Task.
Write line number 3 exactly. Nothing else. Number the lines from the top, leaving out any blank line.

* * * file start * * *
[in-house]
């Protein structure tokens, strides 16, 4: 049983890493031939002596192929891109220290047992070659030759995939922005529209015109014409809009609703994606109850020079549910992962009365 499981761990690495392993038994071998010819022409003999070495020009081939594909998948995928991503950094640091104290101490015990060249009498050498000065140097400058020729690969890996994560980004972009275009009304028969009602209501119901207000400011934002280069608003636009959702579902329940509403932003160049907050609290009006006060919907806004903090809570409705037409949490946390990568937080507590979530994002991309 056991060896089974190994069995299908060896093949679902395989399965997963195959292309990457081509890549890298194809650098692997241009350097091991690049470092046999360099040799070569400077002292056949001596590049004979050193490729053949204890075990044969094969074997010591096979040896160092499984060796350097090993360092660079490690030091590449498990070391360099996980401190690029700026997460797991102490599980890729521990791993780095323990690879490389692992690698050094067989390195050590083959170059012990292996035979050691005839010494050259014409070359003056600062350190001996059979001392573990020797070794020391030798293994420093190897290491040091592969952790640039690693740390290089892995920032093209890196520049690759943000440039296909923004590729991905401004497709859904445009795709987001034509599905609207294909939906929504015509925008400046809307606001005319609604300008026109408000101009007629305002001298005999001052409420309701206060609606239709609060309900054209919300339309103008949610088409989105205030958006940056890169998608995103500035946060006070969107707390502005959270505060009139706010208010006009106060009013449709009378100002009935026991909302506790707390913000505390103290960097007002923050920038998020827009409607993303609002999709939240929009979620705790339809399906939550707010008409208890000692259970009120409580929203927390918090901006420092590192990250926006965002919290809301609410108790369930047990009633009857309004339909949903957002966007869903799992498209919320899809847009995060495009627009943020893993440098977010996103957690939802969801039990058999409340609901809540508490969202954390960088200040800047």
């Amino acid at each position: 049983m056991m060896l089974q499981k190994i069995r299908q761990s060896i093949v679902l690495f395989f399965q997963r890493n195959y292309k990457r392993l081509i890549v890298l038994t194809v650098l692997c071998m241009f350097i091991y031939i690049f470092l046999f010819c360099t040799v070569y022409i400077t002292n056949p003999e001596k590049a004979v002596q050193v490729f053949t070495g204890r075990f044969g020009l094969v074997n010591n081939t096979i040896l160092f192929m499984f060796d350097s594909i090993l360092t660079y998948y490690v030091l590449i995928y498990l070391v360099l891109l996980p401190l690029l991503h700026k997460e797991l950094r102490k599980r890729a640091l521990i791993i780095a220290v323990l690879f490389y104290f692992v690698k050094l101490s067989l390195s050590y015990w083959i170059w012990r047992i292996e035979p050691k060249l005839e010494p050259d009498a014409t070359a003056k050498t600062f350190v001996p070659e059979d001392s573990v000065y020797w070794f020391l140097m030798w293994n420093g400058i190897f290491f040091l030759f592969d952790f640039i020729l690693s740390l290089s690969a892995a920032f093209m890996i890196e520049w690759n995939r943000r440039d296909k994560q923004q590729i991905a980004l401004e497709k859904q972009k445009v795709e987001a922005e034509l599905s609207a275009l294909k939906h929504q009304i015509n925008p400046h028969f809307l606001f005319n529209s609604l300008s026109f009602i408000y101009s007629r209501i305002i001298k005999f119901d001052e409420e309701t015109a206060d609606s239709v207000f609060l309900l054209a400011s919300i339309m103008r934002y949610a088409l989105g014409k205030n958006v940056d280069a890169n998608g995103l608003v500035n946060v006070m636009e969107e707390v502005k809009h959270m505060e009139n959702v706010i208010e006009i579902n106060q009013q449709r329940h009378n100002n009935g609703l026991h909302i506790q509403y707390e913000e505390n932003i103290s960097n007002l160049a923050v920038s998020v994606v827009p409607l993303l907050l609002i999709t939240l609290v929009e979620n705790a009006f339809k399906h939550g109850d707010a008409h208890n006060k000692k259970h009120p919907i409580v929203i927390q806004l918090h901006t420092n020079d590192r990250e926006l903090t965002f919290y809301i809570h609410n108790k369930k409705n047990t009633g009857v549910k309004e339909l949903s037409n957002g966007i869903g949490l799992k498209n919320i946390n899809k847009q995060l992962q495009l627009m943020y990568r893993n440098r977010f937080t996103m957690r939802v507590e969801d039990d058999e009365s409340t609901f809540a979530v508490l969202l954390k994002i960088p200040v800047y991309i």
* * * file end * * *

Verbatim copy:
């Amino acid at each position: 049983m056991m060896l089974q499981k190994i069995r299908q761990s060896i093949v679902l690495f395989f399965q997963r890493n195959y292309k990457r392993l081509i890549v890298l038994t194809v650098l692997c071998m241009f350097i091991y031939i690049f470092l046999f010819c360099t040799v070569y022409i400077t002292n056949p003999e001596k590049a004979v002596q050193v490729f053949t070495g204890r075990f044969g020009l094969v074997n010591n081939t096979i040896l160092f192929m499984f060796d350097s594909i090993l360092t660079y998948y490690v030091l590449i995928y498990l070391v360099l891109l996980p401190l690029l991503h700026k997460e797991l950094r102490k599980r890729a640091l521990i791993i780095a220290v323990l690879f490389y104290f692992v690698k050094l101490s067989l390195s050590y015990w083959i170059w012990r047992i292996e035979p050691k060249l005839e010494p050259d009498a014409t070359a003056k050498t600062f350190v001996p070659e059979d001392s573990v000065y020797w070794f020391l140097m030798w293994n420093g400058i190897f290491f040091l030759f592969d952790f640039i020729l690693s740390l290089s690969a892995a920032f093209m890996i890196e520049w690759n995939r943000r440039d296909k994560q923004q590729i991905a980004l401004e497709k859904q972009k445009v795709e987001a922005e034509l599905s609207a275009l294909k939906h929504q009304i015509n925008p400046h028969f809307l606001f005319n529209s609604l300008s026109f009602i408000y101009s007629r209501i305002i001298k005999f119901d001052e409420e309701t015109a206060d609606s239709v207000f609060l309900l054209a400011s919300i339309m103008r934002y949610a088409l989105g014409k205030n958006v940056d280069a890169n998608g995103l608003v500035n946060v006070m636009e969107e707390v502005k809009h959270m505060e009139n959702v706010i208010e006009i579902n106060q009013q449709r329940h009378n100002n009935g609703l026991h909302i506790q509403y707390e913000e505390n932003i103290s960097n007002l160049a923050v920038s998020v994606v827009p409607l993303l907050l609002i999709t939240l609290v929009e979620n705790a009006f339809k399906h939550g109850d707010a008409h208890n006060k000692k259970h009120p919907i409580v929203i927390q806004l918090h901006t420092n020079d590192r990250e926006l903090t965002f919290y809301i809570h609410n108790k369930k409705n047990t009633g009857v549910k309004e339909l949903s037409n957002g966007i869903g949490l799992k498209n919320i946390n899809k847009q995060l992962q495009l627009m943020y990568r893993n440098r977010f937080t996103m957690r939802v507590e969801d039990d058999e009365s409340t609901f809540a979530v508490l969202l954390k994002i960088p200040v800047y991309i």